Extra Eggs? Pickle Them
My husband didn’t seem that excited last fall when I brought home 6 chicks as an anniversary gift for him. His attitude has changed a lot now that he is enjoying fresh eggs for breakfast, and his personal favorite is a pickled egg! I wish I could say that I’ve come to enjoy his anniversary gift to me of a weed whacker, but not yet. However, there is a long summer ahead of me to get acquainted with my new lawn tool.
When you’ve got backyard chickens you’ve usually got plenty of eggs this time of year. You’ll also find plenty of vendors with eggs for sale at your local farmers’ market or at farm stands. Why not try making some pickled eggs to enjoy on seasonal salads or straight from the refrigerated jar? Use this link to access the National Center for Home Food Preservation’s fact sheet on pickled eggs.
Some additional tips from my egg pickling adventures:
- Use similar-sized eggs for consistent hard-boiling. Two of my hens lay much smaller eggs than their coop mates so I don’t include their smaller eggs in my dozen to pickle.
- Make sure to use a sterilized jar to store your pickled eggs. Read about how to sterilize jars.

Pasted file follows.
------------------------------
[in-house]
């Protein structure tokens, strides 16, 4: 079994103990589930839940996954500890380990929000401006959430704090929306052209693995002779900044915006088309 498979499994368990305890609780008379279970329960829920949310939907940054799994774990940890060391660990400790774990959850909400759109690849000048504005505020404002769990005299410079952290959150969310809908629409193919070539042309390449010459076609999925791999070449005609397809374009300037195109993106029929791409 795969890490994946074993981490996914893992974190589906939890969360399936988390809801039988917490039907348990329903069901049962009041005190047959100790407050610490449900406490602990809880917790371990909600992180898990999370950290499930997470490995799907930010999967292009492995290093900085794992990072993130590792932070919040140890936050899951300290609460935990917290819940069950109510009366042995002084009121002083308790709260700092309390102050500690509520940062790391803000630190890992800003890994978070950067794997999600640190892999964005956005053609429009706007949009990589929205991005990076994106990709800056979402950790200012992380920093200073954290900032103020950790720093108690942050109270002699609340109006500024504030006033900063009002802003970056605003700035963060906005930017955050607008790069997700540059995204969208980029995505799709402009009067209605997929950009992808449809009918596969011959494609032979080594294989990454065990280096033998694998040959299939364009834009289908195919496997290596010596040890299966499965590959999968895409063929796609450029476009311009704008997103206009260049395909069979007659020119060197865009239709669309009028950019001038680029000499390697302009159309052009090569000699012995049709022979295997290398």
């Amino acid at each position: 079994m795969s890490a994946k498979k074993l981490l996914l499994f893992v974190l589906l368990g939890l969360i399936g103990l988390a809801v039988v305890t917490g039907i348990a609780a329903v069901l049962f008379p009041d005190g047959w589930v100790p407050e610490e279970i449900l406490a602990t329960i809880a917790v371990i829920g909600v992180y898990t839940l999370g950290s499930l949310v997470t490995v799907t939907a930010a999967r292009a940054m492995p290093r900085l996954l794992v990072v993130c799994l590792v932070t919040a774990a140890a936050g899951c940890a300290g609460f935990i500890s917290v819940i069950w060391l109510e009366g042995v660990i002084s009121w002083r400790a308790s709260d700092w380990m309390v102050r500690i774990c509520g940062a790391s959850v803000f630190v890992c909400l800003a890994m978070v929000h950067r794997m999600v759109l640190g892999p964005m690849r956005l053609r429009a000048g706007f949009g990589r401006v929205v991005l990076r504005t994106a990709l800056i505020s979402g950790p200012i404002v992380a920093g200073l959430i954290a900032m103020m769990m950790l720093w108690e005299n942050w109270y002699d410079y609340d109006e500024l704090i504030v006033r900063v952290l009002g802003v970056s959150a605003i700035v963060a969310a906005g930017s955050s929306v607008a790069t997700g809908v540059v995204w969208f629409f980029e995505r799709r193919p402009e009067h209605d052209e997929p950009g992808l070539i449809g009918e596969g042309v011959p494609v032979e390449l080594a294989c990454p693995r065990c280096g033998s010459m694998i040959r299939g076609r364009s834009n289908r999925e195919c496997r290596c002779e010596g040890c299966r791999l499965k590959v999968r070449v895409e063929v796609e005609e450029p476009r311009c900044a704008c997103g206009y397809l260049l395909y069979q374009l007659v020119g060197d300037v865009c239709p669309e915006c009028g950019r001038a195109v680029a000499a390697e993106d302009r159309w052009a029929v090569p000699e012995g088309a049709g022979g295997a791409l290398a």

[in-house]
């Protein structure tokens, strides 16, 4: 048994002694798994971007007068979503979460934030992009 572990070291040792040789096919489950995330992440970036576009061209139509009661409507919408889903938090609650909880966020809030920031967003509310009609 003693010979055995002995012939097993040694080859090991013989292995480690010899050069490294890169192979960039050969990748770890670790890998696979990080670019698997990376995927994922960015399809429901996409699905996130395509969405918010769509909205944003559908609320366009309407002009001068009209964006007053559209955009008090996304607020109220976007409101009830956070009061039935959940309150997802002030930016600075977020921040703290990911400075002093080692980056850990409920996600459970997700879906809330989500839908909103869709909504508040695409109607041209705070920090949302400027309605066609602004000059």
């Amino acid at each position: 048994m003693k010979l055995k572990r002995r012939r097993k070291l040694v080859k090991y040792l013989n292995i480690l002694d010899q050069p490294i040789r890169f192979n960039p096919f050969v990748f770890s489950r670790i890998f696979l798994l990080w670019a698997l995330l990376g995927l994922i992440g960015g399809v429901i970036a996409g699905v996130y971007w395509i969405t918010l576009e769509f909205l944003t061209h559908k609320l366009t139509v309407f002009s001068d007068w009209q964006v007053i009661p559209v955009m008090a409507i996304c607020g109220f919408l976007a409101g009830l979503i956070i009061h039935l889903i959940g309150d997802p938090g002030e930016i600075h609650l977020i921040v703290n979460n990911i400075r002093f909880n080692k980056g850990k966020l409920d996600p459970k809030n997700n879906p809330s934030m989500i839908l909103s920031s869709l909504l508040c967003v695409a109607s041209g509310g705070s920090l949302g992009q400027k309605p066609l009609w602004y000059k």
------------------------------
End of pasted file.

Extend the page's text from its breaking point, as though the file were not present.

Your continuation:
- A wide-mouth quart-sized jar will hold a dozen eggs.
- Peeling fresh hard-boiled eggs can be difficult. I keep the dozen I plan to pickle in a separate, labeled egg carton in the refrigerator and give them 3-5 days before I boil them.
- Use vinegar that is labeled 5% acidity to ensure a safe pH environment for pickling.
- Keep pickled eggs refrigerated and use within 3–4 months for best quality.
- Use Ball® storage lids and save your (now hard to find) 2-piece dome lid and screw bands for your canning needs.
My favorite pickled egg recipe comes straight from the National Center for Home Food Preservation pickled egg fact sheet:
Dilled Pickled Eggs
12 peeled, hard-boiled eggs
1-1/2 cups white vinegar (5% acidity)
1 cup water
3/4 teaspoon dill weed or dill seed
1/4 teaspoon white pepper or whole peppercorns
1 tablespoon pickling & canning salt
1/4 teaspoon mustard seed
1/2 teaspoon minced onion
1/2 teaspoon minced garlic or 1 peeled garlic clove
- Bring brine ingredients to a boil, reduce the heat and simmer for 5 minutes.
- Pack peeled, hard-cooked eggs loosely into a warm, pre-sterilized quart jar (or other similar size container which can be closed tightly). There needs to be plenty of pickling solution, enough to completely cover the eggs.
- Pour the pickling solution over the eggs in the jar, cover, and refrigerate immediately.
- Allow 2 weeks for the eggs to develop flavor and enjoy pickled eggs within 3 – 4 months. Keep eggs refrigerated at all times.
by Kathy Savoie, Extension Educator